Open Edition Prints from Dreaming Cities Collection

I’ve made these open edition prints from my poetry and street photography collection Dreaming Cities, using archival-quality paper and pigment ink and hand-signed on the back with acid-free ink. They’re in A4 size for fuss-free framing.

I’ve placed them in acid-free sleeves each with a printout of the accompanying poem.

Am selling them at various readings, along with my books. Happy to say they’re doing well. 🙂

how hong kong works

This photograph was taken on top of a double-decker bus along Nathan Road at Tsim Sha Tsui in Hong Kong. I saw him and pulled out my camera. The grungy hairstyle coupled with the meditative pose inspired the poem.

1 how hk works 640

how hong kong works

how hong kong works, no one knows,

though everyone says mm goi, mm goi,

thank you, small favour, another name

for waiter, excuse me, help.

 

it’s excessive when one says mm goi sai

at a pedestrian crossing – we simply turn and go.

 

how at the end of the day it’s the numbers

that meet, a shiny car going too fast,

the bottom line, a business suit,

a kind of bright easy love making

sense between tony leung and maggie cheung.

 

tony leung and maggie cheung,

we ready our mouths for the vowels,

those easy rhymes between money,

cha chaan teng, fame, a coach handbag,

happiness in a teacup.

 

hi in Cantonese is a vulgarity,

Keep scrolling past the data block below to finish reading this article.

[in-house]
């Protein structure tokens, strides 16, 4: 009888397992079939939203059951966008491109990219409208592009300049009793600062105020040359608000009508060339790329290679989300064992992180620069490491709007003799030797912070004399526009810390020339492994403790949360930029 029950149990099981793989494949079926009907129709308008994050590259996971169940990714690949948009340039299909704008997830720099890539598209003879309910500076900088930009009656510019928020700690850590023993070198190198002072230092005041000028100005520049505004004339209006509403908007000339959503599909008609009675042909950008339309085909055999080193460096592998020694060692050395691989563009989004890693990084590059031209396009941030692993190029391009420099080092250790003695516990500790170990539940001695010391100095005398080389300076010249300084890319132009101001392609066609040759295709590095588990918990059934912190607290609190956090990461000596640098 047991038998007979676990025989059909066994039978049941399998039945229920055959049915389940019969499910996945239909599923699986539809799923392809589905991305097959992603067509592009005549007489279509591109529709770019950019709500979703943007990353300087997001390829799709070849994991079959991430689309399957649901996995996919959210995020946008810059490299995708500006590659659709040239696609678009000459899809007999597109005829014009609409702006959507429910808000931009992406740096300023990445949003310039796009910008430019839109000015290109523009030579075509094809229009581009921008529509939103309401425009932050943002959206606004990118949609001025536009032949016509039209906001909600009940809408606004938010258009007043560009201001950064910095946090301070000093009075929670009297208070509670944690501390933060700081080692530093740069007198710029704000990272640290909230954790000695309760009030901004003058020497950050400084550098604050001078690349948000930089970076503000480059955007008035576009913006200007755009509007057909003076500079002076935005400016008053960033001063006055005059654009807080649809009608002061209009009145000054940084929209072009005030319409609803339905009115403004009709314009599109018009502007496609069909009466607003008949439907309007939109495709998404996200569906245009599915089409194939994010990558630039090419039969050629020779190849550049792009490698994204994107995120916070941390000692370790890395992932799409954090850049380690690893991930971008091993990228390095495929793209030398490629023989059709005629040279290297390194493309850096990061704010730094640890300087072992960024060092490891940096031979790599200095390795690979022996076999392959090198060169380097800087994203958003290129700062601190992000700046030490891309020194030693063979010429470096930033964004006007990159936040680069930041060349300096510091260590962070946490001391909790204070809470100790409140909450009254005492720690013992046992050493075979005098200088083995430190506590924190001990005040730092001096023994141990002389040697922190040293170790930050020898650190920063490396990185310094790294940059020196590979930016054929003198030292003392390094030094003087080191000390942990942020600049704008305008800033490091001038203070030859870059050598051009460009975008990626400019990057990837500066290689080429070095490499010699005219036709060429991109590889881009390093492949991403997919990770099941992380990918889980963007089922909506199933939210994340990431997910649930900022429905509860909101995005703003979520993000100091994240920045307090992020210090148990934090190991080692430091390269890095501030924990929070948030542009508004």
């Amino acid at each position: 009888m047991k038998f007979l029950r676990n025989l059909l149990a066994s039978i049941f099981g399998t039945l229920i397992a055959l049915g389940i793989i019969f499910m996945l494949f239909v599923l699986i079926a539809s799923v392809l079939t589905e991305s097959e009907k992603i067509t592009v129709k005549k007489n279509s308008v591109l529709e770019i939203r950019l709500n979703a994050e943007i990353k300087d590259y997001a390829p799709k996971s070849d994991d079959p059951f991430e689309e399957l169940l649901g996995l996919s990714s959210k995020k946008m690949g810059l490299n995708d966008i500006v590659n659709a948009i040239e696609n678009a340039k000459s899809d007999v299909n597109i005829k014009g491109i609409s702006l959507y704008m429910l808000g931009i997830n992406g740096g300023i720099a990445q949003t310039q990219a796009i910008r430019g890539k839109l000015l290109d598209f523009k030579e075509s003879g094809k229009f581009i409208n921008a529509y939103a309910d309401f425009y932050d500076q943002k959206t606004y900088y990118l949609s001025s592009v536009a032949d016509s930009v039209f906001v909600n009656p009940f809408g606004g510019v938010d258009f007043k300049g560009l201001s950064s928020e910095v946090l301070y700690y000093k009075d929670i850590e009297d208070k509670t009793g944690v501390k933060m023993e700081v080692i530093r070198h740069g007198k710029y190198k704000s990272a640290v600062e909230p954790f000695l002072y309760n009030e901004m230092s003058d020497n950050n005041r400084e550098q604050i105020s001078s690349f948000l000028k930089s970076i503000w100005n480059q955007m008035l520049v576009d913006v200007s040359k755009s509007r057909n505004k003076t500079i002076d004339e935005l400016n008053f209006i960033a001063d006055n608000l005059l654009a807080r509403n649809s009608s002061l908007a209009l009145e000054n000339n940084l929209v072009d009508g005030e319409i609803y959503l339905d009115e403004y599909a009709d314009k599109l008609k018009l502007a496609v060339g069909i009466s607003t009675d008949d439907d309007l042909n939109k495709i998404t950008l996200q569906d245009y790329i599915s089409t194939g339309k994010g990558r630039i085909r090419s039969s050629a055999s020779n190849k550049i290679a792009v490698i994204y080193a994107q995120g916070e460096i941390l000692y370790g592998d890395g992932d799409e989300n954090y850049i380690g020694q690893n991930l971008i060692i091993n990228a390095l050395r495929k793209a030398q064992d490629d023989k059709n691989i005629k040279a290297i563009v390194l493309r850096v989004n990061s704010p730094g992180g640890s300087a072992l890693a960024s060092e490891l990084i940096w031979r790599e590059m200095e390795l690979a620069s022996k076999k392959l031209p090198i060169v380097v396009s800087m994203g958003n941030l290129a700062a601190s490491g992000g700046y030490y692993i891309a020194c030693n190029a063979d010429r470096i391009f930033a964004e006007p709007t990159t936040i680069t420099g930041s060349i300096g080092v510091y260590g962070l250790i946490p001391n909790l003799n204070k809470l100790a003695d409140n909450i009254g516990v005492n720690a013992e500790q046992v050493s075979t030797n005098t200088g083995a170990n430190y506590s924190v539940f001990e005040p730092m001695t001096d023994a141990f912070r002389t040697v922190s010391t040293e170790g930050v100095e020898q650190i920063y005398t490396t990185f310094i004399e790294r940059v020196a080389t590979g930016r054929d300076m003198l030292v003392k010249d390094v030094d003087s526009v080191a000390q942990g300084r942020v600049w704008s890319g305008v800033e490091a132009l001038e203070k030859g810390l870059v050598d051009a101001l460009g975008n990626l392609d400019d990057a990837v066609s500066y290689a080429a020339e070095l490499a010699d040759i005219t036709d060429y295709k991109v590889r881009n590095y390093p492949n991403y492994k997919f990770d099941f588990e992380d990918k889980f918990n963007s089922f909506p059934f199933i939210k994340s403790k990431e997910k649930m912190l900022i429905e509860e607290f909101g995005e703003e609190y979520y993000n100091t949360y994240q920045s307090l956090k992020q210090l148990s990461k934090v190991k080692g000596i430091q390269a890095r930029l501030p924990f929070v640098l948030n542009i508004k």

lei ho a politeness among colleagues,

ni hao these days is an estate agent greeting

a mainland buyer.

 

wai over the phone

pre-empts that unsolicited sales call.

 

(why, why do you call me.)

 

how hong kong works, no one knows,

though everyone says mm goi, mm goi,

thank you, small favour, another name

for waiter, excuse me, help.

 

it’s excessive when one says mm goi sai

at a pedestrian crossing – we simply turn and go.

 

how at the end of the day

we all wait to enter a building –

the locked door to the corner office opens

and we will hear well done, come in,

good good, thank you, hello, goodbye.

 

two cities in which i love you

This tree managed to be idiosyncratic, despite being planted in a regulated plot of land  against the backdrop of a HDB flat in Singapore, signifying the theme of individuality vs social conformity.

2 two cities in which i love you 640

two cities in which i love you

two cities in which i love you –

schoolboys in shorts run in summer

and we work through ringing phones,

alarm bells, discarded sweet wrappers

 

we are used to our feet aching

on pavements, pedestrian crossings,

tarmac with puddles and heat

we live like lampposts

 

sometimes our lives separate,

one calculates among tall towers

with office cleaners who do not speak,

in a cubicle of quiet desperation

 

the other dreams of a plumbing of language,

waking to a nightmare of commuters

swaying in an air-conditioned bus

we live like lampposts

 

two cities in which I love you –

rain lashes when it comes

and we ask why, why,

why are our feet cemented to the city

 

to shops selling smelly tofu, film camera stalls